Now, what about the roof? It has a 20 year lifespan. At the end of that lifespan it will need to be replaced. Once again, one roof repair contract for 50,000 squares of roofing will cost far less than 300 roof repair contracts for 166 squares of roofing apiece individually contracted by the individual condo owners, due to the economies of scale.

So anyhow, I think we can dismiss the blanket indictment that government can never provide services in a cost-effective manner, and move on to something more based in reality. Well, for those of us who are not ideologues, anyhow. The next question is, does Medicare provide services in a more cost-effective manner than private insurance? We have numbers for that, and the numbers say "yes", for much the same reason as the HOA's roofing contract being cheaper in the example above -- the economies of scale. It turns out that government is *very* efficient at taking money out of pockets A, B, and C and placing it into pocket D, which is what health insurance is, in the end, and Medicare leverages these already-existing governmental systems (eg. the IRS's already-existing payroll tax system) in order to provide services less expensively than private insurers will ever be capable of doing (because of that whole economies of scale thing -- the IRS is scaled across all services provided by the federal government, not just the insurance portion of the government, thus will always have greater economies of scale than insurance companies can have when it comes to collecting revenues). The ideologue may jump up and down and scream "it can't be!", but reality is reality, whatever the ideologue may scream. We have numbers, no matter how much the ideologue wishes to ignore the numbers.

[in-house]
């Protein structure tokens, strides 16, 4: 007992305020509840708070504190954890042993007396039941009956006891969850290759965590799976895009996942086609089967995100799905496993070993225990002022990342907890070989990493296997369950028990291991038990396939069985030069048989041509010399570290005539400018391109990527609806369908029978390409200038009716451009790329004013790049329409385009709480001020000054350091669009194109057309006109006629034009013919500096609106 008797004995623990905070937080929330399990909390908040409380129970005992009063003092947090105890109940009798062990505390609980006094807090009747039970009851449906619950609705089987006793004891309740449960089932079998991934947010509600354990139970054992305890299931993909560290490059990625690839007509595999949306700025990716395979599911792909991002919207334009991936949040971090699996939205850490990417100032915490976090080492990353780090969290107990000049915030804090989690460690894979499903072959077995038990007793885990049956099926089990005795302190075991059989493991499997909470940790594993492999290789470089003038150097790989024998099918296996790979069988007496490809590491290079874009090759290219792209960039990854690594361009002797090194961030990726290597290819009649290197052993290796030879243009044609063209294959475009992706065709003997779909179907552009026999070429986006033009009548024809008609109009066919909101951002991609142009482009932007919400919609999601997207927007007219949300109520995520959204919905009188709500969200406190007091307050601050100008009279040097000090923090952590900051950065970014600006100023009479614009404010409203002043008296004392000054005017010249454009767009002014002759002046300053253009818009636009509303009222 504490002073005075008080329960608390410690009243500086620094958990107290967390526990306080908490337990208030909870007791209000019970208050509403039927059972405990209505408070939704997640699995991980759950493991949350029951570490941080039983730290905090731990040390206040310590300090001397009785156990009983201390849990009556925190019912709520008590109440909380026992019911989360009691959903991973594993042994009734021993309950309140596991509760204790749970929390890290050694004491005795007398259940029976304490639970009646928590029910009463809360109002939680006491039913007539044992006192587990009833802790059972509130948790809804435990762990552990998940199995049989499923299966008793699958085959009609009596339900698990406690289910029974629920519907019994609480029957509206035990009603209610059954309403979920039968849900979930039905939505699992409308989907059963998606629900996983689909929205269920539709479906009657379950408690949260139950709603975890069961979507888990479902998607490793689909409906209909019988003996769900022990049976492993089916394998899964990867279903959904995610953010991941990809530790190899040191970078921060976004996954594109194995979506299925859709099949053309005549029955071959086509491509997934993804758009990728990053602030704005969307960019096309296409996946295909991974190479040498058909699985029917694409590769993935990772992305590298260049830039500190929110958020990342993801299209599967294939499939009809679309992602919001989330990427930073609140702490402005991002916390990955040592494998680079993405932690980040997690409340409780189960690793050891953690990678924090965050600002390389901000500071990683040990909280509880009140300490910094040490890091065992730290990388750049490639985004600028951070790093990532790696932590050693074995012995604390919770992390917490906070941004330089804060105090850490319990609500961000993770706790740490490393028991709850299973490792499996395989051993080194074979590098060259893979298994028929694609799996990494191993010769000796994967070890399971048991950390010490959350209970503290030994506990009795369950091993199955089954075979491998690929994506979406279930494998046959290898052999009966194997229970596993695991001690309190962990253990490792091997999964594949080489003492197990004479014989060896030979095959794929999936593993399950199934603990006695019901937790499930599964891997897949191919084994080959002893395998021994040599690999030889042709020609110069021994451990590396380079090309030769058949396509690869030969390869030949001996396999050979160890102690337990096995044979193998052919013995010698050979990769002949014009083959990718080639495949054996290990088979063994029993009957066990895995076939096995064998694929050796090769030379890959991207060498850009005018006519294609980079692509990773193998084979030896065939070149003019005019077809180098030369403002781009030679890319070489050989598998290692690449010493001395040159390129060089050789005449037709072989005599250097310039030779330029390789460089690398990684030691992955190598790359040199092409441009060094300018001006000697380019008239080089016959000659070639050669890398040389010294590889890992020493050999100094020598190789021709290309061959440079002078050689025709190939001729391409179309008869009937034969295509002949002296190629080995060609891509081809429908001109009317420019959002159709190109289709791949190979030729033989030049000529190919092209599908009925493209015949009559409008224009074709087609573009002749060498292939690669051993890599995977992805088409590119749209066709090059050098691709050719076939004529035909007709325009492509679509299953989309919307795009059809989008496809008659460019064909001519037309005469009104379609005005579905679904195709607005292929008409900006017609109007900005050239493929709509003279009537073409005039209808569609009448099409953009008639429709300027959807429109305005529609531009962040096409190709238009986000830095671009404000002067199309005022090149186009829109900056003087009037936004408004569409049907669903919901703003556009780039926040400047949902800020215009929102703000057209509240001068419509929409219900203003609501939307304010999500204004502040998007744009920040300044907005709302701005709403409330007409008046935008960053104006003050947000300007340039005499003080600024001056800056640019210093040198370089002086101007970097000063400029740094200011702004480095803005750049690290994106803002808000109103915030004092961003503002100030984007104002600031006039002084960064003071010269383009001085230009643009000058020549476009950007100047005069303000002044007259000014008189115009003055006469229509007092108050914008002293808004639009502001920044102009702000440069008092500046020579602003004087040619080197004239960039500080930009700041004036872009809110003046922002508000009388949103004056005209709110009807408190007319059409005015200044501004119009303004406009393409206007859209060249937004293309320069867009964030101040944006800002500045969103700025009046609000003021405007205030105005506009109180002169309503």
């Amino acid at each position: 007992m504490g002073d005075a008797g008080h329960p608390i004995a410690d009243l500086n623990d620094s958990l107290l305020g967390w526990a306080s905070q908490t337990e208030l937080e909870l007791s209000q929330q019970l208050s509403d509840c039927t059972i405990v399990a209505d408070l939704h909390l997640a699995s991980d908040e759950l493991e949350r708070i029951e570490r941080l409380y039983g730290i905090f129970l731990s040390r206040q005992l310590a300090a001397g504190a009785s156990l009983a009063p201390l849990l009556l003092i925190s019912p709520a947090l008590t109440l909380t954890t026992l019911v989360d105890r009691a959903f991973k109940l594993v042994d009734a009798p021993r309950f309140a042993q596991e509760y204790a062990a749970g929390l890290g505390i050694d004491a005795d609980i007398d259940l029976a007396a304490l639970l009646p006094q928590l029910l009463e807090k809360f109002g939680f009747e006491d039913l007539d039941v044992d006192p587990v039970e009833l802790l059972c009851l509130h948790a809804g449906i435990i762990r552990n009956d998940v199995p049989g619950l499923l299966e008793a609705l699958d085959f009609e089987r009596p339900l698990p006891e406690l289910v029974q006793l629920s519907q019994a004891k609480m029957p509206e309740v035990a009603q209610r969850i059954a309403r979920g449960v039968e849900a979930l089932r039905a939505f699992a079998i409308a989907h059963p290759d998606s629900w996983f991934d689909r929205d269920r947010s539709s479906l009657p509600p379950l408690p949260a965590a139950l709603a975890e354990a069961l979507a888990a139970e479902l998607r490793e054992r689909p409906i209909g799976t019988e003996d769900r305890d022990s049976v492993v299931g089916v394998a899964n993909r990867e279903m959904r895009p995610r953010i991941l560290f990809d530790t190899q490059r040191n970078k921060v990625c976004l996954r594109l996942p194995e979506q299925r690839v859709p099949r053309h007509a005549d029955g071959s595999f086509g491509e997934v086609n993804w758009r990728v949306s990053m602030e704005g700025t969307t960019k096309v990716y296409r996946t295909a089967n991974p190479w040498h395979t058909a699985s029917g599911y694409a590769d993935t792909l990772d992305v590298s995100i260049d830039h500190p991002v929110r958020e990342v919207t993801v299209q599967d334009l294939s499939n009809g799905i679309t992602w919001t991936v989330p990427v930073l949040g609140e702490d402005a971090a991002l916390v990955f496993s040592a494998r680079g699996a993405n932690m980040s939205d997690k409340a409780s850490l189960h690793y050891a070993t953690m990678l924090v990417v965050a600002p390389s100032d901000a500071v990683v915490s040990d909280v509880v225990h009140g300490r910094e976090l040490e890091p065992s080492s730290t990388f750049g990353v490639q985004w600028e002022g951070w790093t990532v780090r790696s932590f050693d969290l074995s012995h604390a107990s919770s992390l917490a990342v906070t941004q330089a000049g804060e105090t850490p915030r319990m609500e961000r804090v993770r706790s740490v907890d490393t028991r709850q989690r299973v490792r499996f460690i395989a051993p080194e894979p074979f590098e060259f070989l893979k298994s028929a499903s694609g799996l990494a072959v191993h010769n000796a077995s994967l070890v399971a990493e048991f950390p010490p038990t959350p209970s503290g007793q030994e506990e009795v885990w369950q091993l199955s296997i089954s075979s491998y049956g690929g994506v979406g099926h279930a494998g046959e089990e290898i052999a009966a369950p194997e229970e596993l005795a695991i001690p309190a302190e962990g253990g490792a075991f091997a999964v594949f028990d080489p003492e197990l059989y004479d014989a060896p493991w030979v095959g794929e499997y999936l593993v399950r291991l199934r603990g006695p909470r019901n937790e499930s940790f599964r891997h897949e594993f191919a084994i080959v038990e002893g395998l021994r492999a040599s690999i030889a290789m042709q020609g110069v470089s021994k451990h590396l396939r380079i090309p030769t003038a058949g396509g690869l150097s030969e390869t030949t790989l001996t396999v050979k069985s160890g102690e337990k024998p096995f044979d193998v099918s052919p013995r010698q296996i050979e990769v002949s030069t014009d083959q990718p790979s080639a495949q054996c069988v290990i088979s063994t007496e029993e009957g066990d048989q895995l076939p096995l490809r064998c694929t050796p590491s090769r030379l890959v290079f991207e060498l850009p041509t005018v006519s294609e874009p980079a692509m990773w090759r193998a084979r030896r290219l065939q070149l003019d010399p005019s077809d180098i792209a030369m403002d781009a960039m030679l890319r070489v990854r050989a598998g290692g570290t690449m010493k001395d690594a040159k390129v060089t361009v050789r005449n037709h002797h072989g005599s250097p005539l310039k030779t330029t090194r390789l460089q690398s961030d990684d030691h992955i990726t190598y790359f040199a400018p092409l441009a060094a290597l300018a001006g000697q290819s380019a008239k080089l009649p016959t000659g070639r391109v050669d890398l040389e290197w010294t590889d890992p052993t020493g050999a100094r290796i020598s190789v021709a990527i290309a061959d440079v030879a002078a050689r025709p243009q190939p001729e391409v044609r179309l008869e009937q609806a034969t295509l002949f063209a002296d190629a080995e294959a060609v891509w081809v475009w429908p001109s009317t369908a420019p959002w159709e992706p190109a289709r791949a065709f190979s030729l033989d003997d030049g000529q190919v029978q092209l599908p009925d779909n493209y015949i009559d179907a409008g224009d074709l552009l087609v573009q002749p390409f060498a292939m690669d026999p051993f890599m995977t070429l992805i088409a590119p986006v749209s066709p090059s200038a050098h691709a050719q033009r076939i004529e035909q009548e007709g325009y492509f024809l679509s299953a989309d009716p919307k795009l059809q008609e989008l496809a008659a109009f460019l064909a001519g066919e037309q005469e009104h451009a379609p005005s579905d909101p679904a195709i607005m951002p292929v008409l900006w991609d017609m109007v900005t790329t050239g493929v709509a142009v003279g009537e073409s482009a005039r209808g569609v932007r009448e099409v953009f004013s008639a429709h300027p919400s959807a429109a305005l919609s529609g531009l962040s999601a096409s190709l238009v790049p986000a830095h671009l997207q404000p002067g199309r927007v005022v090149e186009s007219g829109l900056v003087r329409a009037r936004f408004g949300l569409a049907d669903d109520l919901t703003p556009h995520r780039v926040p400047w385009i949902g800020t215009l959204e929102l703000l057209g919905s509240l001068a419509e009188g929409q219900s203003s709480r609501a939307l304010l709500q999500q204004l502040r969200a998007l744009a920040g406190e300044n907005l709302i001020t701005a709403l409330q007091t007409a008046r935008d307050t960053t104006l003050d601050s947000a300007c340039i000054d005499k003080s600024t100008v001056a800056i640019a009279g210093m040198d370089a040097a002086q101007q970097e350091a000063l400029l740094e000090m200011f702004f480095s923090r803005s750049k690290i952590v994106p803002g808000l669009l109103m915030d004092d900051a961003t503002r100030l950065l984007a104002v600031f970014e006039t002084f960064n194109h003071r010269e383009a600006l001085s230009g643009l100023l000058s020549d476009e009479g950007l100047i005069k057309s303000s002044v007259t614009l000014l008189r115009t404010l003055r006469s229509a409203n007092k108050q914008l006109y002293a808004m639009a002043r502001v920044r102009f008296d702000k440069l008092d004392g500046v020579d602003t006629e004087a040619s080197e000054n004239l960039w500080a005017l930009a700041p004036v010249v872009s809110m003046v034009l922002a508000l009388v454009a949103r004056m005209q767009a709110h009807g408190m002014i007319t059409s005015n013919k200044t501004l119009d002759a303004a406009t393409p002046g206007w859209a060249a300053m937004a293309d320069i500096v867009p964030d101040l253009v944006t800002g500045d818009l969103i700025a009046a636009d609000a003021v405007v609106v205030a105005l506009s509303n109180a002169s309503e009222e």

So: We have numbers that show government (we the people) can provide certain services more cheaply than private enterprise. Does this mean that government should provide ALL services? Don't be ridiculous. Cost is not the only criteria. If I want to go out and eat at a restaurant, I do not go out to the cheapest restaurant in my area, McDonald's, and buy the cheapest items (those items on their "Dollar Menu"). Choice, quality, aesthetics, and other issues of that nature come into play too. Thus while it'd be cheaper for my local government to contract with a painting company to repaint every house in our town beige every 10 years, most people really wouldn't like that, because they don't want their house to be beige. While it is more expensive to write 25,000 contracts for 25,000 different colors of paint for the 25,000 homeowners in our community, the homeowners rightly have decided that their personal choice of color for their homes is worth the additional cost compared to the efficiencies that could be obtained by a mass purchase of beige paint.

In short, the decision of which services should be provided collectively and which services should be provided individually boils down to three factors:

1. Is it even *possible* to individually provide the service? (In the case of the community swimming pool, the answer is quite clearly "No", you can't divide the swimming pool 300 ways or fit 300 swimming pools into the condo complex).